VENKATARAMA AIYAR, J. -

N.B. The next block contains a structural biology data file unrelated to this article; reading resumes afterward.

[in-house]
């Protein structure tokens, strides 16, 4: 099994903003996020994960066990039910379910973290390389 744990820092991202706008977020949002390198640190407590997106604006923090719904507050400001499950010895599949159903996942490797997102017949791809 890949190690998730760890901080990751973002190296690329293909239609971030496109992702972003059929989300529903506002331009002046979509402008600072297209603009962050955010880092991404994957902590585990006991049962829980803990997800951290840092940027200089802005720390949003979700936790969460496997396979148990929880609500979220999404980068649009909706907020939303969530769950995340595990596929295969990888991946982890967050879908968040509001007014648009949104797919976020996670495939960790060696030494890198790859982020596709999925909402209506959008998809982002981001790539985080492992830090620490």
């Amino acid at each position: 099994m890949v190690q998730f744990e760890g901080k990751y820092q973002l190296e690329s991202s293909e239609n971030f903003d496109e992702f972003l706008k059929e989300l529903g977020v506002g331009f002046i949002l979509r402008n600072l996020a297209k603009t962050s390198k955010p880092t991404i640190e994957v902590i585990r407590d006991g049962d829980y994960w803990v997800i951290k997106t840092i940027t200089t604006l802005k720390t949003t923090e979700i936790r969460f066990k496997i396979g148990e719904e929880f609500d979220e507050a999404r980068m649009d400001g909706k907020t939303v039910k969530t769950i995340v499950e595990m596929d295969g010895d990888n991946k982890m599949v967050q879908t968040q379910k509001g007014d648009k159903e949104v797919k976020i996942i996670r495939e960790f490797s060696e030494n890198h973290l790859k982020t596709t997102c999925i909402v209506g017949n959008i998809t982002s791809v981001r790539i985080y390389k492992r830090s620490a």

(1.) THE respondent is a chartered accountant practising at tanjore. In October, 1949, information was received by the Council of the institute of chartered Accountants of India that one Natarajan who was an articled clerk under the respondent from August 2, 1946 to August 1, 1949 was during that period employed in the post office at Tanjore, that he did not undergo proper training and that he was not eligible for a certificate of service. THE council called for information on the subject from the Postmaster, Tanjore, who replied on October 29, 1949 that "natarajan was in the department up to june 23, 1949 after which he resigned the appointment. " On January 18, 1950 the Council enquired of the respondent whether permission had been obtained under Rule 44 of the Auditors Certificates Rules, 1932, for the articled clerk being engaged in business as an employee in the post office. THE respondent replied on January 24, 1950 that he was not aware that Natarajan was employed in the post office at the time he was an articled apprentice and that he performed his duties as a clerk satisfactorily. THEreupon on August 3, 1950 the council referred the matter for enquiry by the Disciplinary Committee, who framed two charges against the respondent : (1) that he allowed Natarajan to work as an articled clerk while he was in employment in the post office and (2)that he issued improperly a certificate of completion of service. THE respondent field a written statement in which he re-iterated that he was not aware that Natarajan was employed in the post office when he was an articled clerk and that he did his work as an articled clerk satisfactorily. He also raised some legal contentions which have been repeated in the arguments before us and they will be considered presently. THE Committee heard the matter fully and submitted a report that the respondent must have had knowledge that Natarajan was in service in the post office while he was an articled clerk and that his conduct in entertaining him as an articled clerk was, therefore, unprofessional; that Natarajan could not have discharged his duties as an articled clerk properly; that the training was inadequate and that the certificate of completion of service on which Natarajan was enrolled as a chartered accountant did not represent the true position. THE respondent was accordingly found guilty on both the charges and held to be unfit to be a member of the Institute. THE matter comes before us under Section 21 of the chartered Accountants Act (XXXVIII of 1949 ). Mr. Gopalan the learned advocate who appeared for the respondent firstly contended that the proceedings before the Disciplinary Committee were vitiated by irregularities because the respondent had not been given 14 days time for filing written statement as required by Regulation 11-A of the regulations. THEre is no substance in this objection. Section 21 of the Act provides that the Council might enquire into charges of misconduct against any member of the Institute either on receipt of information or upon complaint. Where there is a complaint the procedure to be followed for enquiry thereunder is prescribed by Regulation 11 and sub-clause (6) of that regulation provides that a member against whom a complaint is made may file his written statement within 14 days. This regulation in terms applies only when there is a complaint and not information. In this case though the starting point for the action taken by the Council was letter dated October 9, 1949 purporting to have been written by one Viswanathan, he disclaimed all knowledge of it, with the result that there was before the Council only information and no complaint; because there can be no complaint when there is no complainant. THEre was no regulation at that time laying down the procedure to be followed in the case of enquiries made on information received and the requirements of law would be satisfied if the rules of natural justice are observed. It is not contended that the respondent had not notice of the charges which were the subject of enquiry or that there was no proper hearing. THE proceedings are, therefore, not open to any objection on this score. Regulation 11-A was added later on to cover cases of enquiry on information. It provides that "the procedure prescribed by Regulation 11 shall so far as may be apply to any information received under Section 21 of the Act. " This regulation came in force on May 26, 1950. THErefore the regulation did not affect the enquiries which had commenced before that date, as in January, 1950, in the present case. Moreover Regulation 11a requires that the procedure under regulation 11 should be followed as far as possible and on this language it is difficult to hold that in respect of proceedings under that regulation, anything more is required than that they should be in accordance with the rules of natural justice. It is next contended by Mr. Gopalan that under the regulations it is not misconduct to take as an articled clerk one who is in employment or engaged in business, because in the schedule appended to the Act as many as 21 acts or omissions are enumerated as misconduct and this is not one of them. It is conceded and in our opinion rightly that the matters mentioned in the schedule are only illustrative and not exhaustive but it is contended that any other act or omission in order to be held to be misconduct, should be specified and notified by the Council in the manner provided under clause (v) of the schedule and that in absence of such a notification it cannot be a ground for taking disciplinary action, but this contention is opposed to the plain language of Section 22 which runs as follows :- "for the purposes of this Act the expression 'conduct which, if proved, will render a person unfit to be a member of the institute'shall be deemed to include any act or omission specified in the schedule but nothing in this section shall be construed to limit or abridge in any way the power conferred on the Council under sub-section (1) of Section 21 to inquire into the conduct of any member of the Institute under any other circumstances. " *